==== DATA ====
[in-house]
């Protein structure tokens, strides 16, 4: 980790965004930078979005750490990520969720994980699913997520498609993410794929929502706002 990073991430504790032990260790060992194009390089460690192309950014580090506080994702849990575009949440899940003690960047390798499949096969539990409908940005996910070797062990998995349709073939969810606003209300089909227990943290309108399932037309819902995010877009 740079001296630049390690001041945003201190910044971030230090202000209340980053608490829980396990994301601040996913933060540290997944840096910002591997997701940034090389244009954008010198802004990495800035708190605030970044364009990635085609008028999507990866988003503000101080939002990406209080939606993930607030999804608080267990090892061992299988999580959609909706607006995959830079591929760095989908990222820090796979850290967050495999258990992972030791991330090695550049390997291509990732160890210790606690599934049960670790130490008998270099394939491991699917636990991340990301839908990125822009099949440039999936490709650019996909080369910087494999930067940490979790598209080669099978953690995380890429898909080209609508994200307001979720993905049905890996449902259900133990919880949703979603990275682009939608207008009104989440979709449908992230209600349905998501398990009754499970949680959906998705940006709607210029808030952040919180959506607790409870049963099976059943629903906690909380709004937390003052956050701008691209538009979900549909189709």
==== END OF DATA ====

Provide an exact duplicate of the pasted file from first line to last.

[in-house]
């Protein structure tokens, strides 16, 4: 980790965004930078979005750490990520969720994980699913997520498609993410794929929502706002 990073991430504790032990260790060992194009390089460690192309950014580090506080994702849990575009949440899940003690960047390798499949096969539990409908940005996910070797062990998995349709073939969810606003209300089909227990943290309108399932037309819902995010877009 740079001296630049390690001041945003201190910044971030230090202000209340980053608490829980396990994301601040996913933060540290997944840096910002591997997701940034090389244009954008010198802004990495800035708190605030970044364009990635085609008028999507990866988003503000101080939002990406209080939606993930607030999804608080267990090892061992299988999580959609909706607006995959830079591929760095989908990222820090796979850290967050495999258990992972030791991330090695550049390997291509990732160890210790606690599934049960670790130490008998270099394939491991699917636990991340990301839908990125822009099949440039999936490709650019996909080369910087494999930067940490979790598209080669099978953690995380890429898909080209609508994200307001979720993905049905890996449902259900133990919880949703979603990275682009939608207008009104989440979709449908992230209600349905998501398990009754499970949680959906998705940006709607210029808030952040919180959506607790409870049963099976059943629903906690909380709004937390003052956050701008691209538009979900549909189709």